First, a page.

Subsequent attempts at getting online were similar in their crappiness except for one random working hotspot at a restaurant on the beach where I stayed online for about 30 minutes. But it was a rare moment, and we largely stopped trying to get online at all until the last day. This time we bought another black-market tarjeta on the street — $3 for 1 hour, and, while connecting and disconnecting in a hotel lobby, still couldn’t manage to get enough juice to check-in for our flight home.
I couldn’t contact my boyfriend who I live with for 3 days and it clearly showed in the bright flowers on our table when I returned.
Sanctions and Tourism
On May Day, after catching the tail end of a pro-Cuba, anti-U.S. sanctions demonstration, we stopped in a pizza place. Bolton was once again on the television, ranting about Venezuela and threatening Cuba with a full-on embargo if they didn’t stop helping Venezuela, in whatever ways the U.S. corporate media/state department says they are.
What do sanctions, what do embargoes mean? They mean hungry people. They mean ration cards. Sanctions are violent.
All of these realities are not exactly relaxing vacation conversations, but they are the state of the country we were visiting on vacation. It was with this understanding that our interactions with Cubans felt so much more meaningful. At times, in the backdrop of an economy which now relies so heavily on tourism, our interactions with Cubans working in the tourism industry felt false. In Viñales, especially, we could tell some people were just tired. We heard from multiple people that in the 7 years since private restaurants could open, tourism in the region has skyrocketed, and the people in town were not the same, now that they had a competitive market and many tourists from which to make money.
But, as soon as we took a step closer, and just asked the guide about their lives or the reality of the country, the faces of countless professors, engineers, IT professionals and so many other educated people with an utter lack of opportunity, would change, would open, and any kind of false sense of status or inequality would dissolve. I can’t fully explain the grace of a moment when a person whose life is trapped in poverty, under a repressive government, just talks to you about their reality. Not with any kind of pity, but the frankness of reality in our shared humanity.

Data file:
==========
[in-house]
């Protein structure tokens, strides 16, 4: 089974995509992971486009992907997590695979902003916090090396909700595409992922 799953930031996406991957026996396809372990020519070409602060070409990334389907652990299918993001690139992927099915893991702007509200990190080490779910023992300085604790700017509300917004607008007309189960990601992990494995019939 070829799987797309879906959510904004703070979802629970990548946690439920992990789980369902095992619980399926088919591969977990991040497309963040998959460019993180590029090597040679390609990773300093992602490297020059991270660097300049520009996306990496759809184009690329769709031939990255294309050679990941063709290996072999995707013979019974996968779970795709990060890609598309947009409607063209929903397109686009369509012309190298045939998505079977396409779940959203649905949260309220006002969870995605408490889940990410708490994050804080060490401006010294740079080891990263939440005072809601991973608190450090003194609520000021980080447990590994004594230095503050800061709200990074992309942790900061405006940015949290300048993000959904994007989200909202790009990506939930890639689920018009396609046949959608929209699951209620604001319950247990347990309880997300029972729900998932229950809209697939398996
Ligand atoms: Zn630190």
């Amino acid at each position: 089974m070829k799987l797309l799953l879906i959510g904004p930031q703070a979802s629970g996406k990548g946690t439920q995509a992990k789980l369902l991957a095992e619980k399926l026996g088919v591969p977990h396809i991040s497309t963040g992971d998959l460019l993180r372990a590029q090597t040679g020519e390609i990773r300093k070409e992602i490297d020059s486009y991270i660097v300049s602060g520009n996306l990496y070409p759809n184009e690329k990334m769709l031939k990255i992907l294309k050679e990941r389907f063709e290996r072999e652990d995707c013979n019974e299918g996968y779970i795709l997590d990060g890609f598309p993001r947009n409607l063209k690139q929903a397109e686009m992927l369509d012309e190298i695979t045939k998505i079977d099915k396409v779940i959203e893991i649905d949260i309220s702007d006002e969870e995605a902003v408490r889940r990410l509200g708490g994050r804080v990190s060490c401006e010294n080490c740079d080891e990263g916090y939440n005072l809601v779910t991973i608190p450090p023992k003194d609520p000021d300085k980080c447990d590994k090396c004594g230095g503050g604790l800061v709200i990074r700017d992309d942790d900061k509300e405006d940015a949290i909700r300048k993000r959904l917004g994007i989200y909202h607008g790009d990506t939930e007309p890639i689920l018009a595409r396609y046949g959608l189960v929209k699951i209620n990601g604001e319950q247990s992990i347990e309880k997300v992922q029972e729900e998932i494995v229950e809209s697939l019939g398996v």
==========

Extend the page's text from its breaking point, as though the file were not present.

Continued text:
“I just decided not to live in fear.”
One of the people we encountered on our journey has really stayed with me. The whole story of our meeting is a wonderful tale but it feels wrong to put the individual in any kind of risk for publishing a piece about how we met, or what we were told. But during our conversation, I asked why they were so open, when, even talking to us openly could be risky.
“I just decided not to live in fear,” they said.
How much we can learn from folks like this. The courage to let your soul grow, for heaven’s sake. People living in repressive governments from throughout history have been prophetic witnesses to the depths of humanity, making clear what matters above all, no matter the state of your state or home. We can chose to live in fear or we can chose to be vulnerable, open, courageous.
This courage must be opening up throughout the country, because we were told that just in the past few years, Cubans were starting to be more open about how unhappy they are with the government. People are talking to each other, trusting each other, a little more than before. But change comes slowly, even more so when it is illegal to start an opposing political party, access to outside information is still limited, and the population lives in fear, not just of the government, but of each other. And yet, so many offered their greatest gift: vulnerability, to help us understand their country a little better.